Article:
Our kids are heading back to school soon, most likely in person this time. But after a year of staying home with no routines, it can be a bit nervewracking to think about heading back to the busy halls of a bustling school. Our kids are heading back to school soon, most likely in person this time. But after a year of staying home with no routines, …
 
Money can feel like a taboo topic in a lot of households, but talking about it regularly can take the awkwardness out of it. Kids see and do everything that we do, and that's true when it comes to money, says financial expert Jen Hemphill. In this episode, Hemphill shares her top tips for financial literacy for kids and families, including how to s…
 
This week, we’re re-heating one of our ooey-gooey all-time favorite eps: We re-trace the delicious and X-rated history of... cheese, with cheese biochemist and historian Paul Kindstedt. Plus, tips on how to make the most of the dairy aisle from processed cheese expert Lloyd Metzger. And a cicada killer update from cicada killer wasp biologist Chuck…
 
The arrow of time — all the ways in which the past differs from the future — is a fascinating subject because it connects everyday phenomena (memory, aging, cause and effect) to deep questions in physics and philosophy. At its heart is the fact that entropy increases over time, which in turn can be traced to special conditions in the early universe…
 
Do newborns think-do they know that 'three' is greater than 'two'? Do they prefer 'right' to 'wrong'? What about emotions--do newborns recognize happiness or anger? If they do, then how are our inborn thoughts and feelings encoded in our bodies? Could they persist after we die? Going all the way back to ancient Greece, human nature and the mind-bod…
 
Since 2004 the Malay-Muslim majority provinces in the border region of southern Thailand have been wracked by a violent insurgency. Over 7000 people have been killed and many thousands more injured. Currently 60,000 Thai security personnel are stationed in the region to conduct counter-insurgency operations. Another 80,000 people have been organize…
 
Set in the eastern state of Odisha in a district known as the “Somalia of India,” Everyday State and Politics in India: Government in the Backyard in Kalahandi (Routledge 2018) studies a development project in a region iconic for development failure. Drawing on rich fieldwork with a watershed development project in district Kalahandi, anthropologis…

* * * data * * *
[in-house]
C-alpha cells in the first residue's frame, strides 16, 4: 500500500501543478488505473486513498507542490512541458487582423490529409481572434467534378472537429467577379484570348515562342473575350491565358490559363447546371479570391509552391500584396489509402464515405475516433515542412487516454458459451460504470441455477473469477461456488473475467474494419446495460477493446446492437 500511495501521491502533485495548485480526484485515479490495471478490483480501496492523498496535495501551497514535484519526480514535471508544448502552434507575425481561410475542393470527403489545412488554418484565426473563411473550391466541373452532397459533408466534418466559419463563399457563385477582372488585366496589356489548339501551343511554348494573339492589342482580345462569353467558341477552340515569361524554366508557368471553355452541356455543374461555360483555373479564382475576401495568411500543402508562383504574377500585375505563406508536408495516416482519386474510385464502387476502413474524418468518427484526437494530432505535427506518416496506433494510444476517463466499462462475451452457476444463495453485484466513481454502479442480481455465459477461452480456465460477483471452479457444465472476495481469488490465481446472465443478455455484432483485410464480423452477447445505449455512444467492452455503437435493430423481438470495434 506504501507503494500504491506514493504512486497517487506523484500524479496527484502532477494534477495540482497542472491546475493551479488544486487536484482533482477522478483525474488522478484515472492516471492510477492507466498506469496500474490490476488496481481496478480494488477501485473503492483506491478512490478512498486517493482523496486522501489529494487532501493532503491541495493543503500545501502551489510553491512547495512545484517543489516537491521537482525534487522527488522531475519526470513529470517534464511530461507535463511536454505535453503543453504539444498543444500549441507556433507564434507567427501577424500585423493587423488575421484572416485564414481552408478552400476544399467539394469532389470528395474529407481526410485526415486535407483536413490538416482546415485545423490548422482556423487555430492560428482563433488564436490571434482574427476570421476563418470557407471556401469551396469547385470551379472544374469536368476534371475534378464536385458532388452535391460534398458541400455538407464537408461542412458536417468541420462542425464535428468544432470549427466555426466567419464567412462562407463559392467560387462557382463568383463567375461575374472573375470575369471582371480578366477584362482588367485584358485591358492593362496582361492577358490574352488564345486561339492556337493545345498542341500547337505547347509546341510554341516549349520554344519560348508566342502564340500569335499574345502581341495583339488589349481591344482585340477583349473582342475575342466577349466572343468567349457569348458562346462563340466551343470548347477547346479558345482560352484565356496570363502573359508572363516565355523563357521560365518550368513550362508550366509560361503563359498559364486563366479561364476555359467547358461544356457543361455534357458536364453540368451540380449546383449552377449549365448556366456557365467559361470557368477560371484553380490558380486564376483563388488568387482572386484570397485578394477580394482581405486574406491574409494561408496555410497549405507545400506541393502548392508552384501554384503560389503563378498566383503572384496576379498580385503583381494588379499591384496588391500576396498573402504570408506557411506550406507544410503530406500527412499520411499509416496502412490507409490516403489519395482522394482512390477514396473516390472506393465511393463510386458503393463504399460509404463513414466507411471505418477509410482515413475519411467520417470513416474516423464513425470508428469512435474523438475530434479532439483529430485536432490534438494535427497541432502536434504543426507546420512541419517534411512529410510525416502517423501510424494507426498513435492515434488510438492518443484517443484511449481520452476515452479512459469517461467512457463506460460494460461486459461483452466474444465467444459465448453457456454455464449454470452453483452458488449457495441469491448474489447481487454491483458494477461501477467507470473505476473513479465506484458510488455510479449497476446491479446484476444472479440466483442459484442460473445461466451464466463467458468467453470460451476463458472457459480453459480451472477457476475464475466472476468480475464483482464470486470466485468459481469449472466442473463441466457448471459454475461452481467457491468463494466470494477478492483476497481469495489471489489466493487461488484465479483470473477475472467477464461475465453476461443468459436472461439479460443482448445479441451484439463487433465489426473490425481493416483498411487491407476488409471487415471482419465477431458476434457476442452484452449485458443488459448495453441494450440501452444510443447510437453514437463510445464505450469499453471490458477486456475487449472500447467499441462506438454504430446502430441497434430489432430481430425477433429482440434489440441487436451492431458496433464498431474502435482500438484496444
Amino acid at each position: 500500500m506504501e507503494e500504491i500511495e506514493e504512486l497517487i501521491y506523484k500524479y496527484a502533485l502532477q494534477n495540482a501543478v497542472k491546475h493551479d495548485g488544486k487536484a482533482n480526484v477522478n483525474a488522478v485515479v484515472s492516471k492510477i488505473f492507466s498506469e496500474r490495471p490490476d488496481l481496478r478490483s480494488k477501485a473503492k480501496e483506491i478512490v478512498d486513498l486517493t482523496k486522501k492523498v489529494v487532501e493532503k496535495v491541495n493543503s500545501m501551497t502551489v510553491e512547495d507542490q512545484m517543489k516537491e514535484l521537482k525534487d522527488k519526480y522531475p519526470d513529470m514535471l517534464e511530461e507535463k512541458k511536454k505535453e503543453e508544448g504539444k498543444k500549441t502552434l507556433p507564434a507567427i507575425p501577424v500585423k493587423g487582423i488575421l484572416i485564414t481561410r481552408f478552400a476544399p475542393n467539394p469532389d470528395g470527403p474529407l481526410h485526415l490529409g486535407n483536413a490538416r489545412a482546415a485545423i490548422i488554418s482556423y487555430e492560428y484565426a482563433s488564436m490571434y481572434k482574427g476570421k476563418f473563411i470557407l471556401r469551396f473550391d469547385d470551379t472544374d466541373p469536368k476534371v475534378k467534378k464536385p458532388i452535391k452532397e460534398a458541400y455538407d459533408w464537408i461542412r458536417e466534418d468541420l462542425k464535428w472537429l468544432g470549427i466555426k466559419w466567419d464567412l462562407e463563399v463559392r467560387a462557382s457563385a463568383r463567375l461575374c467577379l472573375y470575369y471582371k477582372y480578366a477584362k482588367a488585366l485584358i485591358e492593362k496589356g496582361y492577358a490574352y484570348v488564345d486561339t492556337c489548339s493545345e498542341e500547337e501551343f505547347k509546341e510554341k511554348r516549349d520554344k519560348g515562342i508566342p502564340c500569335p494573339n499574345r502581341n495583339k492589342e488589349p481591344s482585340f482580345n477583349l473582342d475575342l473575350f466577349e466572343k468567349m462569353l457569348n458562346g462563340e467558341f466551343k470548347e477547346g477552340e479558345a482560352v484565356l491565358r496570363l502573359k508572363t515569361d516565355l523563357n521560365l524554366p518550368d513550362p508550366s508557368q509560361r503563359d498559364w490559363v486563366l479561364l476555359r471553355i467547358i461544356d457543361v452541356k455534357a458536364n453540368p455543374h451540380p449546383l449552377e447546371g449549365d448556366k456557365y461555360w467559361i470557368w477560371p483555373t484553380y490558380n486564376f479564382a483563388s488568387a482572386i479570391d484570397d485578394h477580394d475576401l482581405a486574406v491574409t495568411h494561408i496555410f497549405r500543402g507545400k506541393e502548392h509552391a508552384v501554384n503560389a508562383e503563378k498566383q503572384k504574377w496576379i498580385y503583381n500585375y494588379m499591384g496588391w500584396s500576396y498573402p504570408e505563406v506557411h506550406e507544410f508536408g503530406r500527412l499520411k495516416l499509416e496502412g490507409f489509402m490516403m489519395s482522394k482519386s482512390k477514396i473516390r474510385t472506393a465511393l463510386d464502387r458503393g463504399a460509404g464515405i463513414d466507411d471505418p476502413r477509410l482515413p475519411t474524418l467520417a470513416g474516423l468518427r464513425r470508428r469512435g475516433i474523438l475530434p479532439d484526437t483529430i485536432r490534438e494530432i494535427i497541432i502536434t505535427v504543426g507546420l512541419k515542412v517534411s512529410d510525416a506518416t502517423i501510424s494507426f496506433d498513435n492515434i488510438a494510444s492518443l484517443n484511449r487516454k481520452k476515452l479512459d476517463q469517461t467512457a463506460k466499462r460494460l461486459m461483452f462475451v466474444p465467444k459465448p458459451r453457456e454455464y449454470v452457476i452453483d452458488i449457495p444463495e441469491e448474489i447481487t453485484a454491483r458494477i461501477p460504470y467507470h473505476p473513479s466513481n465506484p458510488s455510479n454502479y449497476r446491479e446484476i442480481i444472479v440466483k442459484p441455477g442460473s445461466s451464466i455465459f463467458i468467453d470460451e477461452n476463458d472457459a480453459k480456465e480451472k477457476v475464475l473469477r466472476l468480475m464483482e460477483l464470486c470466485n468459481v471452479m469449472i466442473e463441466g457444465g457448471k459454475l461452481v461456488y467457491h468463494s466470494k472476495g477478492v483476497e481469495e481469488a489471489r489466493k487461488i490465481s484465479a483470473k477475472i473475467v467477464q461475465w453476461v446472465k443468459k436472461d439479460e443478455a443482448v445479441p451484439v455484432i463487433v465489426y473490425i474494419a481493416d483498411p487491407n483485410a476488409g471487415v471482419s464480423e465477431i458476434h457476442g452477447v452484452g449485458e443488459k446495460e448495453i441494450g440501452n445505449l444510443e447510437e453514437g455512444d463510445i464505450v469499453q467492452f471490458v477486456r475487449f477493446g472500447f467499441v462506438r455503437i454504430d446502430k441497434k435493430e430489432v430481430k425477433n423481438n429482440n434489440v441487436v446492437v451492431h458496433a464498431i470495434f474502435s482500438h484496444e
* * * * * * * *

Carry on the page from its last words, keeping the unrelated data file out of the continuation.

Do newborns think-do they know that 'three' is greater than 'two'? Do they prefer 'right' to 'wrong'? What about emotions--do newborns recognize happiness or anger? If they do, then how are our inborn thoughts and feelings encoded in our bodies? Could they persist after we die? Going all the way back to ancient Greece, human nature and the mind-bod…
 
On this episode of the Economic and Business History channel I spoke with Dr. Chinmay Tumbe, Assistant Professor of Economics at the Indian Institute of Management. He was Alfred D Chandler Jr. International Visiting Scholar in Business History, Harvard Business School in 2018. Dr, Tumbe has published academic articles in Management and Organizatio…
 
Weaving together personal story and broad analysis, Bagila Burkhabayeva’s The Vanishing Generation: Revolution, Religion, and Disappearance in Modern Uzbekistan (Indiana UP, 2019) deals with the question of Islam and its repression during the period of Islam Karimov’s rule in newly independent Uzbekistan. As witness to the infamous Zhaslyk prison a…
 
Is there an ideal portfolio of investment assets, one that perfectly balances risk and reward? In Pursuit of the Perfect Portfolio (Princeton UP, 2021) examines this question by profiling and interviewing ten of the most prominent figures in the finance world—Jack Bogle, Charley Ellis, Gene Fama, Marty Leibowitz, Harry Markowitz, Bob Merton, Myron …
 
Set in the eastern state of Odisha in a district known as the “Somalia of India,” Everyday State and Politics in India: Government in the Backyard in Kalahandi (Routledge 2018) studies a development project in a region iconic for development failure. Drawing on rich fieldwork with a watershed development project in district Kalahandi, anthropologis…
 
Do newborns think-do they know that 'three' is greater than 'two'? Do they prefer 'right' to 'wrong'? What about emotions--do newborns recognize happiness or anger? If they do, then how are our inborn thoughts and feelings encoded in our bodies? Could they persist after we die? Going all the way back to ancient Greece, human nature and the mind-bod…
 
Despite its legal-sounding moniker, a relationship contract isn't a binding agreement. Rather, it's a tool for couples to express their needs and work together to craft the parameters of their own unique relationship roadmap: including anything and everything from health and housework, to sex and intimacy. Writer Mandy Len Catron says crafting a re…